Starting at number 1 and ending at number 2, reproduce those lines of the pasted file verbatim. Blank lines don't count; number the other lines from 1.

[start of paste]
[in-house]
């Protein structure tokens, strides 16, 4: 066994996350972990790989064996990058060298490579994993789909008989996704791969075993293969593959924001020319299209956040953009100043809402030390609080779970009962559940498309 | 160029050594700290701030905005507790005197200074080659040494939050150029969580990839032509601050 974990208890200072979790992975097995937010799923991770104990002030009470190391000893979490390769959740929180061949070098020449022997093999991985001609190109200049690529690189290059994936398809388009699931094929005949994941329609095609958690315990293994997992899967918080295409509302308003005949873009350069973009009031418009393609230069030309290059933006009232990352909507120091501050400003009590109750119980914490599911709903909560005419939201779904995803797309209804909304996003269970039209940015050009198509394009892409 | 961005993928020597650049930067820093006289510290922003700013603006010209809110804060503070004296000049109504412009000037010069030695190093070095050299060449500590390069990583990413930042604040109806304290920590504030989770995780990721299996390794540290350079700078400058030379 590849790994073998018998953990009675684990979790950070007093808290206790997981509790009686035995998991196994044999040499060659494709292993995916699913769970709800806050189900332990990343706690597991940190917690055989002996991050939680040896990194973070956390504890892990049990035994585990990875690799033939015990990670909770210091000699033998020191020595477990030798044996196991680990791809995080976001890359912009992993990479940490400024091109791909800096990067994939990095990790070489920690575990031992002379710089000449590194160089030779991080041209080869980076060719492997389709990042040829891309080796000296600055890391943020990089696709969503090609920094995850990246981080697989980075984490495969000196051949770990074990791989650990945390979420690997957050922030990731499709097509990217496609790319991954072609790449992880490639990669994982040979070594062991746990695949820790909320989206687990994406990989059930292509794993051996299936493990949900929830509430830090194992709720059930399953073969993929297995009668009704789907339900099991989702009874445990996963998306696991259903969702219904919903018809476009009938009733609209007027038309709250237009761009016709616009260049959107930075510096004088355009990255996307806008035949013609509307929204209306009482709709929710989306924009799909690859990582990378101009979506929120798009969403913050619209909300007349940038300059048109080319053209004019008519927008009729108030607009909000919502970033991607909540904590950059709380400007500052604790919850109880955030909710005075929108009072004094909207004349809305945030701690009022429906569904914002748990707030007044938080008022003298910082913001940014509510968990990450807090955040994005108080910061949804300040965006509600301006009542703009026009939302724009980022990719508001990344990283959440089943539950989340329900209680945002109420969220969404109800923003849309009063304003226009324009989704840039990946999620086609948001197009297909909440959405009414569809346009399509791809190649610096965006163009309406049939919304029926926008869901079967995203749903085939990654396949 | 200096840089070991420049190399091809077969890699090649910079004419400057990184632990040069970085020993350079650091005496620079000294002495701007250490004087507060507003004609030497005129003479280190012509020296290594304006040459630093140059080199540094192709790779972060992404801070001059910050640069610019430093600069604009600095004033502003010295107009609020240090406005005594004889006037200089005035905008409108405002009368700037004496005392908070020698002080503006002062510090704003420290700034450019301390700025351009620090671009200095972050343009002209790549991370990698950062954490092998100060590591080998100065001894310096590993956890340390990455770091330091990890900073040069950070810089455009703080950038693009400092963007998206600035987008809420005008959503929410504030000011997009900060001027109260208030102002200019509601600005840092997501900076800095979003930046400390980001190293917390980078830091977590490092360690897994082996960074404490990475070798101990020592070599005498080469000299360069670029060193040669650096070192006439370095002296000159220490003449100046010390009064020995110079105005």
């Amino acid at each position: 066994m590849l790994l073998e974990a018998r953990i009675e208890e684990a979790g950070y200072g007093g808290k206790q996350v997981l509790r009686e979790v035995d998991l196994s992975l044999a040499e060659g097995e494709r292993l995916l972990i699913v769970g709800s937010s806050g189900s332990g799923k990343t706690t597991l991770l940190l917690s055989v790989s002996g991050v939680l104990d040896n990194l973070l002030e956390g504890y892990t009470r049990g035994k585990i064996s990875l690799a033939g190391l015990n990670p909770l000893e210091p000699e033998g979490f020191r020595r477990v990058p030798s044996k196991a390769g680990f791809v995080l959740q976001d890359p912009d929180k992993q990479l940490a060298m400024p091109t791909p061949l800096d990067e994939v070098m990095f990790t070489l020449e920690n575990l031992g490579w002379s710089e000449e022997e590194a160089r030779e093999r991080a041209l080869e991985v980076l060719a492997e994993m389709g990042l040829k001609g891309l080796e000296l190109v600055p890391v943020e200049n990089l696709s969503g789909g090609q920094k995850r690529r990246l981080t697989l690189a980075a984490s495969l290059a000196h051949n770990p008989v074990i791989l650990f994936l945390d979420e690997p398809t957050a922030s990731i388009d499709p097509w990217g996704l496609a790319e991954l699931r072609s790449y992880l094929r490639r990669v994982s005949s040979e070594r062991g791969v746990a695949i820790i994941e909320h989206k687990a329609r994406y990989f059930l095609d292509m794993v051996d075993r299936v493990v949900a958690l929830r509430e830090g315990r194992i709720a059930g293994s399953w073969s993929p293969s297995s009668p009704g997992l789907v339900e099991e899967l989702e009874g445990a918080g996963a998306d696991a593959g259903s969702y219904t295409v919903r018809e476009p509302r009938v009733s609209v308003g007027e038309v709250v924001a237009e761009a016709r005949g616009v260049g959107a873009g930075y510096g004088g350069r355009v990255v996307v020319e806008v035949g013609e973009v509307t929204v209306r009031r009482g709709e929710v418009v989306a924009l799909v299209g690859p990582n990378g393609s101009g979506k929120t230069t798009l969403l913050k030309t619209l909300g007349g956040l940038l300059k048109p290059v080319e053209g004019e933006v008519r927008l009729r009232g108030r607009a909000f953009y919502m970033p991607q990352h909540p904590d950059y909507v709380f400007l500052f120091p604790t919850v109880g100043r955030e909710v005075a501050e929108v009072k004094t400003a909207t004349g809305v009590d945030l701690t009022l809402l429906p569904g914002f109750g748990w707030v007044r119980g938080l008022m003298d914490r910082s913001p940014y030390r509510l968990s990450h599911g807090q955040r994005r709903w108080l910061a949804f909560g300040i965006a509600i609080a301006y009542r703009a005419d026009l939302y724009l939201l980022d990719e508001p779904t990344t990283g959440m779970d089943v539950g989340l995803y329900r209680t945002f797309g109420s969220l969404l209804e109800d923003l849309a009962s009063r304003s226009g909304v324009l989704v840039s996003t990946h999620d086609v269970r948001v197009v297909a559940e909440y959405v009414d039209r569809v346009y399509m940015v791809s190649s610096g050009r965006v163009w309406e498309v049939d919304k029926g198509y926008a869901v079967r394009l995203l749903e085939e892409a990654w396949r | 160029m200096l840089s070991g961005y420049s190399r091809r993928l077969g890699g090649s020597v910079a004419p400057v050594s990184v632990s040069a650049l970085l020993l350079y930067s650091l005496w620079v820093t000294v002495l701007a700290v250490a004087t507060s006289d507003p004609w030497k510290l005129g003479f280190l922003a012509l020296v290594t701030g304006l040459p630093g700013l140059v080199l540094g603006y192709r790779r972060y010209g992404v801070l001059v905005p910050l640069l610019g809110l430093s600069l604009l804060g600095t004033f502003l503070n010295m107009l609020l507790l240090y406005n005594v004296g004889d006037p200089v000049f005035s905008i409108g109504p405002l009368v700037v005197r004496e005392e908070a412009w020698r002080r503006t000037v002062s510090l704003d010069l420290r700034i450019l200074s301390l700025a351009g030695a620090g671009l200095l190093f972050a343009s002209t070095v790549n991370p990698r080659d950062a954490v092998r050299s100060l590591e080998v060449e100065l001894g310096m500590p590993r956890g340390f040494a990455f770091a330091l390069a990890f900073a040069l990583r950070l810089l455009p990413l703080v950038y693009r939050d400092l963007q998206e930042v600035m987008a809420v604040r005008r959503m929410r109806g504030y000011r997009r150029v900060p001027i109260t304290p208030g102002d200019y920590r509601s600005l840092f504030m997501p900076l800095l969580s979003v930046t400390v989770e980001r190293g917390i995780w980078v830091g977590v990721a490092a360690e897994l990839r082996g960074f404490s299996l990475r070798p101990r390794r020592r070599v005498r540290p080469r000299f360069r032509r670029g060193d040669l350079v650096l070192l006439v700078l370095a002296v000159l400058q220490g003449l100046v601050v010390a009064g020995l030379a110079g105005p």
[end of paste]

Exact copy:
[in-house]
């Protein structure tokens, strides 16, 4: 066994996350972990790989064996990058060298490579994993789909008989996704791969075993293969593959924001020319299209956040953009100043809402030390609080779970009962559940498309 | 160029050594700290701030905005507790005197200074080659040494939050150029969580990839032509601050 974990208890200072979790992975097995937010799923991770104990002030009470190391000893979490390769959740929180061949070098020449022997093999991985001609190109200049690529690189290059994936398809388009699931094929005949994941329609095609958690315990293994997992899967918080295409509302308003005949873009350069973009009031418009393609230069030309290059933006009232990352909507120091501050400003009590109750119980914490599911709903909560005419939201779904995803797309209804909304996003269970039209940015050009198509394009892409 | 961005993928020597650049930067820093006289510290922003700013603006010209809110804060503070004296000049109504412009000037010069030695190093070095050299060449500590390069990583990413930042604040109806304290920590504030989770995780990721299996390794540290350079700078400058030379 590849790994073998018998953990009675684990979790950070007093808290206790997981509790009686035995998991196994044999040499060659494709292993995916699913769970709800806050189900332990990343706690597991940190917690055989002996991050939680040896990194973070956390504890892990049990035994585990990875690799033939015990990670909770210091000699033998020191020595477990030798044996196991680990791809995080976001890359912009992993990479940490400024091109791909800096990067994939990095990790070489920690575990031992002379710089000449590194160089030779991080041209080869980076060719492997389709990042040829891309080796000296600055890391943020990089696709969503090609920094995850990246981080697989980075984490495969000196051949770990074990791989650990945390979420690997957050922030990731499709097509990217496609790319991954072609790449992880490639990669994982040979070594062991746990695949820790909320989206687990994406990989059930292509794993051996299936493990949900929830509430830090194992709720059930399953073969993929297995009668009704789907339900099991989702009874445990996963998306696991259903969702219904919903018809476009009938009733609209007027038309709250237009761009016709616009260049959107930075510096004088355009990255996307806008035949013609509307929204209306009482709709929710989306924009799909690859990582990378101009979506929120798009969403913050619209909300007349940038300059048109080319053209004019008519927008009729108030607009909000919502970033991607909540904590950059709380400007500052604790919850109880955030909710005075929108009072004094909207004349809305945030701690009022429906569904914002748990707030007044938080008022003298910082913001940014509510968990990450807090955040994005108080910061949804300040965006509600301006009542703009026009939302724009980022990719508001990344990283959440089943539950989340329900209680945002109420969220969404109800923003849309009063304003226009324009989704840039990946999620086609948001197009297909909440959405009414569809346009399509791809190649610096965006163009309406049939919304029926926008869901079967995203749903085939990654396949 | 200096840089070991420049190399091809077969890699090649910079004419400057990184632990040069970085020993350079650091005496620079000294002495701007250490004087507060507003004609030497005129003479280190012509020296290594304006040459630093140059080199540094192709790779972060992404801070001059910050640069610019430093600069604009600095004033502003010295107009609020240090406005005594004889006037200089005035905008409108405002009368700037004496005392908070020698002080503006002062510090704003420290700034450019301390700025351009620090671009200095972050343009002209790549991370990698950062954490092998100060590591080998100065001894310096590993956890340390990455770091330091990890900073040069950070810089455009703080950038693009400092963007998206600035987008809420005008959503929410504030000011997009900060001027109260208030102002200019509601600005840092997501900076800095979003930046400390980001190293917390980078830091977590490092360690897994082996960074404490990475070798101990020592070599005498080469000299360069670029060193040669650096070192006439370095002296000159220490003449100046010390009064020995110079105005």